Brenda Lopez has volunteered for nonprofits that helped young people – including undocumented immigrants – go to college. She’s helped register Latino and Asian voters. As an attorney, she’s helped immigrants become U.S. citizens.
So when she beat a longtime party activist with big-name support in last month’s Democratic primary election, Lopez saw it as a natural progression.
“I was interested in running for office,” Lopez said. “But me running for office is an extension of that advocacy work.”
Lopez, 33, defeated Jay Trevari in the Democratic primary election for Norcross-area House District 99. Trevari had the backing of the retiring incumbent, Hugh Floyd, as well as former Gov. Roy Barnes and other Democratic luminaries. But Lopez won decisively in the state’s only Latino-majority legislative district.
No Republican ran, so unless an independent candidate files this month, Lopez will face no opposition in the November general election.
A native of Mexico who came to the United States with her family at age 5, Lopez represents the new face of Gwinnett County. Already, 20 percent of county residents are Latino. By 2040, the Atlanta Regional Commission projects Latinos will be the county’s largest racial or ethnic group.
In the General Assembly, Lopez hopes to expand Medicaid, shore up the HOPE Scholarship program and increase education spending generally.
But she believes her biggest impact may come by helping her constituents – many of them immigrants – navigate the complexities of state and local government to obtain better services.
“I could actually, as a state representative, have a higher impact if I worked locally,” she said.
At a recent meeting with a dozen supporters and constituents, Lopez showed how that might work.
When someone expressed concern about crime, she provided contact information for an officer in the Gwinnett County Police Department’s West Precinct. When someone complained about potholes, Lopez told her to take a picture and e-mail it to the appropriate county department. When someone said schools need translators for parent-teacher conferences, she offered her campaign e-mail list to solicit volunteers.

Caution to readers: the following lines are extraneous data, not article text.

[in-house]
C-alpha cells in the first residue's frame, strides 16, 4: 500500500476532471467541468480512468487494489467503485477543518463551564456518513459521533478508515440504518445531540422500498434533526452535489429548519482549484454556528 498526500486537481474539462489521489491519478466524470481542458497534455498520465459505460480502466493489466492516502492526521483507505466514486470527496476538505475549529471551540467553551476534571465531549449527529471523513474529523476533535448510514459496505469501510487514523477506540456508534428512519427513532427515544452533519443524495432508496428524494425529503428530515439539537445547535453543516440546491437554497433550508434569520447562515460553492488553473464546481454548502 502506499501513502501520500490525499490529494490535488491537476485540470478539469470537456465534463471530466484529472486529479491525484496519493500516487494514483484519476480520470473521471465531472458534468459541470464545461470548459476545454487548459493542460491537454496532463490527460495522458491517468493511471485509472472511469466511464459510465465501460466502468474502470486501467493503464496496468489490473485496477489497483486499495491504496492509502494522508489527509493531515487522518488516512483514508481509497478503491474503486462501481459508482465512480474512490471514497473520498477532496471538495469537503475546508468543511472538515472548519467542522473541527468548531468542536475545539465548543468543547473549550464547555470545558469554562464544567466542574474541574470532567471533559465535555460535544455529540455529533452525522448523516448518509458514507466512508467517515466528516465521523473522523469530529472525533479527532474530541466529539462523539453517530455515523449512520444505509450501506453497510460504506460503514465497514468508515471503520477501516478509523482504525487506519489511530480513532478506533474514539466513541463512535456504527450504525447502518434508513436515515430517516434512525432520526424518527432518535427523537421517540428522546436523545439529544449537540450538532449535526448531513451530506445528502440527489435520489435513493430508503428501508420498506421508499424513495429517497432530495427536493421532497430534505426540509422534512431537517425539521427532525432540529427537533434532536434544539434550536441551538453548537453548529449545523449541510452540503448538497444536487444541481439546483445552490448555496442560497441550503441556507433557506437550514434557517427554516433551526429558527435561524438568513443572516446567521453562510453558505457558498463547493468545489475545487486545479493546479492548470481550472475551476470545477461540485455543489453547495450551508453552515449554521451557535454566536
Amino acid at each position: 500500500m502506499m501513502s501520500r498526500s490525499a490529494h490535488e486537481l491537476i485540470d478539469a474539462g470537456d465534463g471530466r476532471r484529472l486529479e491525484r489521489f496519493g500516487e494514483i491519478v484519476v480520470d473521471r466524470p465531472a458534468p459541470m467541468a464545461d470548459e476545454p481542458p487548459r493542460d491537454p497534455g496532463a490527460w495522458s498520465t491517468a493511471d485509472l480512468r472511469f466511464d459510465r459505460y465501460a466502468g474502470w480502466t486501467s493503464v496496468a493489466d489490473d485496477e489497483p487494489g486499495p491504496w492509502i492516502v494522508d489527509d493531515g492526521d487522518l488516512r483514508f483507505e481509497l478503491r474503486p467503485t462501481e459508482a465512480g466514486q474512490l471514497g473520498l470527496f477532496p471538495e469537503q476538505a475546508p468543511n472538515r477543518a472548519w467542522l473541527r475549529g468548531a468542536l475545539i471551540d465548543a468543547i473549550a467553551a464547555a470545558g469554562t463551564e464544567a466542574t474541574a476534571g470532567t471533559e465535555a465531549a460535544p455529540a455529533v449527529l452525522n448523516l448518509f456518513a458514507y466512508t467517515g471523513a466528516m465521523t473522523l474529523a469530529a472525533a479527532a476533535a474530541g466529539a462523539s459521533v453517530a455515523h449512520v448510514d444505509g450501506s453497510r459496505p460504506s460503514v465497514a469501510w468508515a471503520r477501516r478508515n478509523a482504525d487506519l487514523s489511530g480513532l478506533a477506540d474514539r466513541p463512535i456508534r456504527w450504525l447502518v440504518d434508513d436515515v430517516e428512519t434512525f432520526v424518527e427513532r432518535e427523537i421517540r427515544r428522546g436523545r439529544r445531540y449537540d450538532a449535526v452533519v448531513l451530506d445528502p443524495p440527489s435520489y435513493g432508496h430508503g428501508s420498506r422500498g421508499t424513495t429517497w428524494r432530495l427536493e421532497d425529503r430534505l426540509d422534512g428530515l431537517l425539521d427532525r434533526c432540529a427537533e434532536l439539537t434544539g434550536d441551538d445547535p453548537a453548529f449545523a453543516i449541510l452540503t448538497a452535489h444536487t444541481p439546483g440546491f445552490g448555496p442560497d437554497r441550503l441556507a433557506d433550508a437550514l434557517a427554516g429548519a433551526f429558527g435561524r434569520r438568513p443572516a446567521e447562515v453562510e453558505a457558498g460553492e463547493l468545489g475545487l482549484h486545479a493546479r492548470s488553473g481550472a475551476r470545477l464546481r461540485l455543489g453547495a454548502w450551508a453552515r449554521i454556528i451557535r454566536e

Lopez told constituents to go through the proper government channels – but to call her if the response was lacking.
One constituent summed up the approach this way: “If they don’t respond, we can use you as the muscle.”
Lopez knows how bewildering American government can be for immigrants.
Her father came to the United States in the 1980s to find a job, initially working construction and later becoming a chef. He brought his family – including three boys and three girls – from Mexico to DeKalb County before settling in Gwinnett.
Lopez majored in political science and sociology at Georgia State University. She earned her law degree at Syracuse University and became a U.S. citizen while attending law school.
Lopez isn’t the only Latina vying to join the General Assembly. Democrats Linda Pritchett (House District 63) and Michelle Jones (District 30) have a shot at joining Lopez next year. Unlike Lopez, both face contested elections.
Should one or more Latinas join the General Assembly next year, it won’t be easy for them, according to Rep. Pedro Marin, D-Duluth.
Marin said he’s received plenty of hate mail since he became one of the first Latinos in the General Assembly 14 years ago [he and Rep. David Casas, R-Lilburn, are currently the only Latinos at the statehouse]. Marin also has spent years fending off legislation – like measures requiring driver’s license exams to be administered in English – many Latinos see as hostile.
Lopez said she expects a certain amount of attention when she takes office. But she said she cautions her supporters not to expect too much.
“One [Latina] is not enough,” she said. “To me, it’s going to become more meaningful when we get a second and a fourth and a tenth.”
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